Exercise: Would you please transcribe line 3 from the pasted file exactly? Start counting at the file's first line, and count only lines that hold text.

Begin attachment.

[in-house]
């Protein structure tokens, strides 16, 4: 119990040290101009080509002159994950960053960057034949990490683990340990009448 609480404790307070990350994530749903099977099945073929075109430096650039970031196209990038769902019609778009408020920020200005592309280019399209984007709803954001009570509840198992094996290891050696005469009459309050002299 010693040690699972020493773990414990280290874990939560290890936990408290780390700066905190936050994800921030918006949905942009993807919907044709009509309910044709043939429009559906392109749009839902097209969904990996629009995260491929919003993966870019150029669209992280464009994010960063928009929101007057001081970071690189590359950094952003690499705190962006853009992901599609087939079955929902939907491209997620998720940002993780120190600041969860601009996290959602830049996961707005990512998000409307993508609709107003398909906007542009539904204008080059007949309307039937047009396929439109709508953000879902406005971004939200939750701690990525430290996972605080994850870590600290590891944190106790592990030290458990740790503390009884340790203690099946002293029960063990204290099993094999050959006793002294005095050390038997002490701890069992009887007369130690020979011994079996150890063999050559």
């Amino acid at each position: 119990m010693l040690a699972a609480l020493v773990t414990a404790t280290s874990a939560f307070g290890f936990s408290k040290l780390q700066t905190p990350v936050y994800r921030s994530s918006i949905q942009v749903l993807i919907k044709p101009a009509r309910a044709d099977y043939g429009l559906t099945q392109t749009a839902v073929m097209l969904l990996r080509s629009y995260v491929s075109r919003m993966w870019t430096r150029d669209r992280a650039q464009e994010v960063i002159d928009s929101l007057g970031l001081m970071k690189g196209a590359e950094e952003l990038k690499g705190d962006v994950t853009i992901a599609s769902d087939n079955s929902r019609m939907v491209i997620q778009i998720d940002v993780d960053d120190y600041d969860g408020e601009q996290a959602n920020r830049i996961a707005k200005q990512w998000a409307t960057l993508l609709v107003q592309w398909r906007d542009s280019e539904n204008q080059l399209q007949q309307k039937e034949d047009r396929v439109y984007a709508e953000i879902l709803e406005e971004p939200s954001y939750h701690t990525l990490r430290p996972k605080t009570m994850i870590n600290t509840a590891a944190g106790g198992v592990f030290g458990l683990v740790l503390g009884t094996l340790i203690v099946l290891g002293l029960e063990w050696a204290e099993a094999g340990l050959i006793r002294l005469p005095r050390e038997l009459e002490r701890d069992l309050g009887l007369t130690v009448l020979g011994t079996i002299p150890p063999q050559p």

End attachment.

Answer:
């Amino acid at each position: 119990m010693l040690a699972a609480l020493v773990t414990a404790t280290s874990a939560f307070g290890f936990s408290k040290l780390q700066t905190p990350v936050y994800r921030s994530s918006i949905q942009v749903l993807i919907k044709p101009a009509r309910a044709d099977y043939g429009l559906t099945q392109t749009a839902v073929m097209l969904l990996r080509s629009y995260v491929s075109r919003m993966w870019t430096r150029d669209r992280a650039q464009e994010v960063i002159d928009s929101l007057g970031l001081m970071k690189g196209a590359e950094e952003l990038k690499g705190d962006v994950t853009i992901a599609s769902d087939n079955s929902r019609m939907v491209i997620q778009i998720d940002v993780d960053d120190y600041d969860g408020e601009q996290a959602n920020r830049i996961a707005k200005q990512w998000a409307t960057l993508l609709v107003q592309w398909r906007d542009s280019e539904n204008q080059l399209q007949q309307k039937e034949d047009r396929v439109y984007a709508e953000i879902l709803e406005e971004p939200s954001y939750h701690t990525l990490r430290p996972k605080t009570m994850i870590n600290t509840a590891a944190g106790g198992v592990f030290g458990l683990v740790l503390g009884t094996l340790i203690v099946l290891g002293l029960e063990w050696a204290e099993a094999g340990l050959i006793r002294l005469p005095r050390e038997l009459e002490r701890d069992l309050g009887l007369t130690v009448l020979g011994t079996i002299p150890p063999q050559p």